Having direct elections for the Prime Minister will not solve the problem of having ‘safe’ seats or areas because there will always be areas which are crucial since they could swing either way. Another advantage seen by a change in the electorate system would be the simplification of national politics for the future and developing generations. It would provide a much easier system to understand and interpret, two candidates, one question: Who do you want to become Prime Minister? Therefore, hopefully, this change in system would increase young people to become more politically involved and many people, who are frozen out and unable to fully understand the current complex system, would actually be able to put their own views forward and shape how the country is governed. Furthermore, this should cause an increase in voters, largely, because it should increase the feeling that each vote counts rather than if you favour a party which is opposing a constituency where another party holds a safe seat. An increase in the number of people voting is hugely beneficial because it creates a much greater representation of what the whole nation thinks and wants to happen.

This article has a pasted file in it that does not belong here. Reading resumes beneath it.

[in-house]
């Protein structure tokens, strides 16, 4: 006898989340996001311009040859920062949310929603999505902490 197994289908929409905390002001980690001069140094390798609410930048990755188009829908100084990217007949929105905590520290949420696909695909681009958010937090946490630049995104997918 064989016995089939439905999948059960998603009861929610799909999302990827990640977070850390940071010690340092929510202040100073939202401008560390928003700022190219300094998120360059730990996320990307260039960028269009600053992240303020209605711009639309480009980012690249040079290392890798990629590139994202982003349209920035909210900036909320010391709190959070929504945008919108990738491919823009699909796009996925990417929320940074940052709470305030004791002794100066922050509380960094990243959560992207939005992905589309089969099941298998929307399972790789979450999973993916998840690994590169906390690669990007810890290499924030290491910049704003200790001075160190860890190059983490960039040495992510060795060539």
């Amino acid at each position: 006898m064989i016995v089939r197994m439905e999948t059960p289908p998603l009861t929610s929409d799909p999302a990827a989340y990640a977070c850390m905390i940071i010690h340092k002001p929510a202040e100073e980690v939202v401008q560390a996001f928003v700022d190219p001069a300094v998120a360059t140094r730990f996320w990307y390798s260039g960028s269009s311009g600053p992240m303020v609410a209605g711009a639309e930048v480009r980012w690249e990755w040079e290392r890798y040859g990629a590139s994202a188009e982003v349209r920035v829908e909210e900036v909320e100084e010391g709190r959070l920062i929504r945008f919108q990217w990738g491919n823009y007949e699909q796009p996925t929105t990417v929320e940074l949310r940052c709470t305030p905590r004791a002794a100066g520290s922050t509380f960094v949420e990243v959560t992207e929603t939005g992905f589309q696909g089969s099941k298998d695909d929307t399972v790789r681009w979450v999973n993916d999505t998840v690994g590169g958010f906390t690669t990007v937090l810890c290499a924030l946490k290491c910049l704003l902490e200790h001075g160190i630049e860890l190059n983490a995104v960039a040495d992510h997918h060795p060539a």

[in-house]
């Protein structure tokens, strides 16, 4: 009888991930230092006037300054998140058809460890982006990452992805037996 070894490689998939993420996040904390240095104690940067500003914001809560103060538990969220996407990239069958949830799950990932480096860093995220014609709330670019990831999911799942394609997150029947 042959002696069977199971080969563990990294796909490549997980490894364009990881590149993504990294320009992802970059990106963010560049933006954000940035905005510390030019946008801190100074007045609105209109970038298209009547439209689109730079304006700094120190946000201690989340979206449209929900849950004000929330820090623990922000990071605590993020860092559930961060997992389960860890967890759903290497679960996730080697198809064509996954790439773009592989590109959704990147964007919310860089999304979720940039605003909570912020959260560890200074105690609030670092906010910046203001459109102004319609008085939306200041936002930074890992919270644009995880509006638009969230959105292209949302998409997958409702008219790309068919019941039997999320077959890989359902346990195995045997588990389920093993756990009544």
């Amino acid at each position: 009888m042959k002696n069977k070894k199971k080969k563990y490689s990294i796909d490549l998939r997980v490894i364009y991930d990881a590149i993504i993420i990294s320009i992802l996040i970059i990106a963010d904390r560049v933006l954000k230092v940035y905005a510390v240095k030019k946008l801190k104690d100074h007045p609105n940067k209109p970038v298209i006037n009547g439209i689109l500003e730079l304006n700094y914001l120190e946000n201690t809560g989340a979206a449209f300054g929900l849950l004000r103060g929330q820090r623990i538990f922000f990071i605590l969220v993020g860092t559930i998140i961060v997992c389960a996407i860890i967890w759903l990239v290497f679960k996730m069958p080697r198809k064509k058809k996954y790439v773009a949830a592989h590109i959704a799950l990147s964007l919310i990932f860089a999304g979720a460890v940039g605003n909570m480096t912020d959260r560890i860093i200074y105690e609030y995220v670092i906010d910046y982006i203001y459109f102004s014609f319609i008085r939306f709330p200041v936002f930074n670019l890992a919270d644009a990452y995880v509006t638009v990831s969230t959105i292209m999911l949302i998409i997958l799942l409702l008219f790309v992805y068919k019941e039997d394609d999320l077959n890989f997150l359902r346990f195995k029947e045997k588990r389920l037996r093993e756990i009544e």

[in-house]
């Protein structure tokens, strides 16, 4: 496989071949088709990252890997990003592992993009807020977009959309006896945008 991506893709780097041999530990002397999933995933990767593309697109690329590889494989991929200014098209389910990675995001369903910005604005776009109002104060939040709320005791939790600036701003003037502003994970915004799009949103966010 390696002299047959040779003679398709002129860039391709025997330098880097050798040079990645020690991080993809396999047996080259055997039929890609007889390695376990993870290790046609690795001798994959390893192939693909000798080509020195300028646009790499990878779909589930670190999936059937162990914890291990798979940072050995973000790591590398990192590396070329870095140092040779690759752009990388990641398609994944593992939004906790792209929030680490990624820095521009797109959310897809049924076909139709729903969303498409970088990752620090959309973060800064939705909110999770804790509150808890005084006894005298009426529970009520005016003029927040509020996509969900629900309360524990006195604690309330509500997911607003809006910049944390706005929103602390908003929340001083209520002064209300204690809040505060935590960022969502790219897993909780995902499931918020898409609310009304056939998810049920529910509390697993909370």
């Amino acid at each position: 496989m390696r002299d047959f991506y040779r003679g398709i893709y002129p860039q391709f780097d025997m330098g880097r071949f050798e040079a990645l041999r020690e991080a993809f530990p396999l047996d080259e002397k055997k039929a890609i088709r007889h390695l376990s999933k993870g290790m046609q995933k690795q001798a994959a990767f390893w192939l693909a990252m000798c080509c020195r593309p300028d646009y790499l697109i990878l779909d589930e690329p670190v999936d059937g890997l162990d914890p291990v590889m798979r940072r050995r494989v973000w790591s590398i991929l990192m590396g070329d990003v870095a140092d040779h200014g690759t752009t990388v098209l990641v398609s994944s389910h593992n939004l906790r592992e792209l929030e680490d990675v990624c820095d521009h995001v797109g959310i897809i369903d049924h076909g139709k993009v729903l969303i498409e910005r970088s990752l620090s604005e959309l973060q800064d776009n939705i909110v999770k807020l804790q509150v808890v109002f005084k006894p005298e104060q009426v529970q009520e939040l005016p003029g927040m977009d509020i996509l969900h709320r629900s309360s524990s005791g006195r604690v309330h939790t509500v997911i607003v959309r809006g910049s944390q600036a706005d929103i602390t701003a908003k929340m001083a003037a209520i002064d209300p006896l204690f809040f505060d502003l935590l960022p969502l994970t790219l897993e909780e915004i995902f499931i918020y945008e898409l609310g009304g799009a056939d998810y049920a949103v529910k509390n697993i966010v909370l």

Overall, perhaps a change in vote for Prime Minister will be too brash for many conservative thinkers and is unlikely to be passed or voted in. However, the clear problem at hand, that the Prime Minister having too much power, can be tackled in alternative ways. For instance, many view a codified UK constitution being able to limit the Prime Minister’s power effectively and make sure the House of Commons is the body which is actually passing the laws and notions put forward by the PM rather than just nodding its head at everything the Prime Minister wants due to the majority their party holds.
Contributed by Joshua Graham